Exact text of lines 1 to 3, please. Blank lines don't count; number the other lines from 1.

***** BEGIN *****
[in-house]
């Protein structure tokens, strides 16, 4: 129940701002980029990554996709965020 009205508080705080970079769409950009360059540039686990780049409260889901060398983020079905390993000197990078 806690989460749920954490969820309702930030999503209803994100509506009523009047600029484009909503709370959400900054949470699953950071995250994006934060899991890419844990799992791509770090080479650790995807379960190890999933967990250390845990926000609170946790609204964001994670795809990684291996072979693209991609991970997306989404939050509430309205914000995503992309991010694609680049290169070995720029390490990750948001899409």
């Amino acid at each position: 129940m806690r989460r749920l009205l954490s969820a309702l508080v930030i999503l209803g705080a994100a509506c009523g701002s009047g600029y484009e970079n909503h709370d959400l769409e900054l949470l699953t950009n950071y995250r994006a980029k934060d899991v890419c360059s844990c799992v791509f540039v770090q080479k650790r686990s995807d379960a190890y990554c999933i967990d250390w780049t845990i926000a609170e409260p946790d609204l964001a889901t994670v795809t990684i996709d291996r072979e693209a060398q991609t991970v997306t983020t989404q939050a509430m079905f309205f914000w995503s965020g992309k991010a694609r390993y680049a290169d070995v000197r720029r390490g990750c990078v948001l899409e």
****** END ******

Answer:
[in-house]
């Protein structure tokens, strides 16, 4: 129940701002980029990554996709965020 009205508080705080970079769409950009360059540039686990780049409260889901060398983020079905390993000197990078 806690989460749920954490969820309702930030999503209803994100509506009523009047600029484009909503709370959400900054949470699953950071995250994006934060899991890419844990799992791509770090080479650790995807379960190890999933967990250390845990926000609170946790609204964001994670795809990684291996072979693209991609991970997306989404939050509430309205914000995503992309991010694609680049290169070995720029390490990750948001899409």
């Amino acid at each position: 129940m806690r989460r749920l009205l954490s969820a309702l508080v930030i999503l209803g705080a994100a509506c009523g701002s009047g600029y484009e970079n909503h709370d959400l769409e900054l949470l699953t950009n950071y995250r994006a980029k934060d899991v890419c360059s844990c799992v791509f540039v770090q080479k650790r686990s995807d379960a190890y990554c999933i967990d250390w780049t845990i926000a609170e409260p946790d609204l964001a889901t994670v795809t990684i996709d291996r072979e693209a060398q991609t991970v997306t983020t989404q939050a509430m079905f309205f914000w995503s965020g992309k991010a694609r390993y680049a290169d070995v000197r720029r390490g990750c990078v948001l899409e």